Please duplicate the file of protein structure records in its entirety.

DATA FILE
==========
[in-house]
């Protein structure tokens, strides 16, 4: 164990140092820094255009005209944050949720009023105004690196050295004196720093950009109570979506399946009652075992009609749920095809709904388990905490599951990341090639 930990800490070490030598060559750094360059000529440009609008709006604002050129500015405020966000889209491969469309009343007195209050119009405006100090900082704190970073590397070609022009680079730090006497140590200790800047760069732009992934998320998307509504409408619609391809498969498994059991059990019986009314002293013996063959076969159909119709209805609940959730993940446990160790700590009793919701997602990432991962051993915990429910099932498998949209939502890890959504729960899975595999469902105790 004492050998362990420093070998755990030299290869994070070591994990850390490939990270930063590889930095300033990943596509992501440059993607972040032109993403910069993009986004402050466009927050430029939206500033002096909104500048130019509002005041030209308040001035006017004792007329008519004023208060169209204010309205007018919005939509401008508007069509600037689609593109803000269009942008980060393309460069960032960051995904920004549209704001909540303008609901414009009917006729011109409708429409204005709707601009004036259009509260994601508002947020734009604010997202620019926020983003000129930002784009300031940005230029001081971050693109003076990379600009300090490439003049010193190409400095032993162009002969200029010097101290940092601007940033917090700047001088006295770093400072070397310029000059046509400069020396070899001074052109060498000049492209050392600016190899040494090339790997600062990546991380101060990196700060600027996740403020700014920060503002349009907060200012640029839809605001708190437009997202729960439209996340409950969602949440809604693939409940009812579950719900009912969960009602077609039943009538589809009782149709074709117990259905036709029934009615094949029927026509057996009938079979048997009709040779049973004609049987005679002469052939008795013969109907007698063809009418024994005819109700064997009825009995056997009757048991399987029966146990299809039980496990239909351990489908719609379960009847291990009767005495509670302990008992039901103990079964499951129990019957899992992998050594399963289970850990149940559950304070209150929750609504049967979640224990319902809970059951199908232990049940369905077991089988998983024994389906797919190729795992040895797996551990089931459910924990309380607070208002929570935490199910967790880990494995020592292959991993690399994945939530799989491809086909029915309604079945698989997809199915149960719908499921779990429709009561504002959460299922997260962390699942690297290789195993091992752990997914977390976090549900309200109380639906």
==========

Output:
[in-house]
């Protein structure tokens, strides 16, 4: 164990140092820094255009005209944050949720009023105004690196050295004196720093950009109570979506399946009652075992009609749920095809709904388990905490599951990341090639 930990800490070490030598060559750094360059000529440009609008709006604002050129500015405020966000889209491969469309009343007195209050119009405006100090900082704190970073590397070609022009680079730090006497140590200790800047760069732009992934998320998307509504409408619609391809498969498994059991059990019986009314002293013996063959076969159909119709209805609940959730993940446990160790700590009793919701997602990432991962051993915990429910099932498998949209939502890890959504729960899975595999469902105790 004492050998362990420093070998755990030299290869994070070591994990850390490939990270930063590889930095300033990943596509992501440059993607972040032109993403910069993009986004402050466009927050430029939206500033002096909104500048130019509002005041030209308040001035006017004792007329008519004023208060169209204010309205007018919005939509401008508007069509600037689609593109803000269009942008980060393309460069960032960051995904920004549209704001909540303008609901414009009917006729011109409708429409204005709707601009004036259009509260994601508002947020734009604010997202620019926020983003000129930002784009300031940005230029001081971050693109003076990379600009300090490439003049010193190409400095032993162009002969200029010097101290940092601007940033917090700047001088006295770093400072070397310029000059046509400069020396070899001074052109060498000049492209050392600016190899040494090339790997600062990546991380101060990196700060600027996740403020700014920060503002349009907060200012640029839809605001708190437009997202729960439209996340409950969602949440809604693939409940009812579950719900009912969960009602077609039943009538589809009782149709074709117990259905036709029934009615094949029927026509057996009938079979048997009709040779049973004609049987005679002469052939008795013969109907007698063809009418024994005819109700064997009825009995056997009757048991399987029966146990299809039980496990239909351990489908719609379960009847291990009767005495509670302990008992039901103990079964499951129990019957899992992998050594399963289970850990149940559950304070209150929750609504049967979640224990319902809970059951199908232990049940369905077991089988998983024994389906797919190729795992040895797996551990089931459910924990309380607070208002929570935490199910967790880990494995020592292959991993690399994945939530799989491809086909029915309604079945698989997809199915149960719908499921779990429709009561504002959460299922997260962390699942690297290789195993091992752990997914977390976090549900309200109380639906």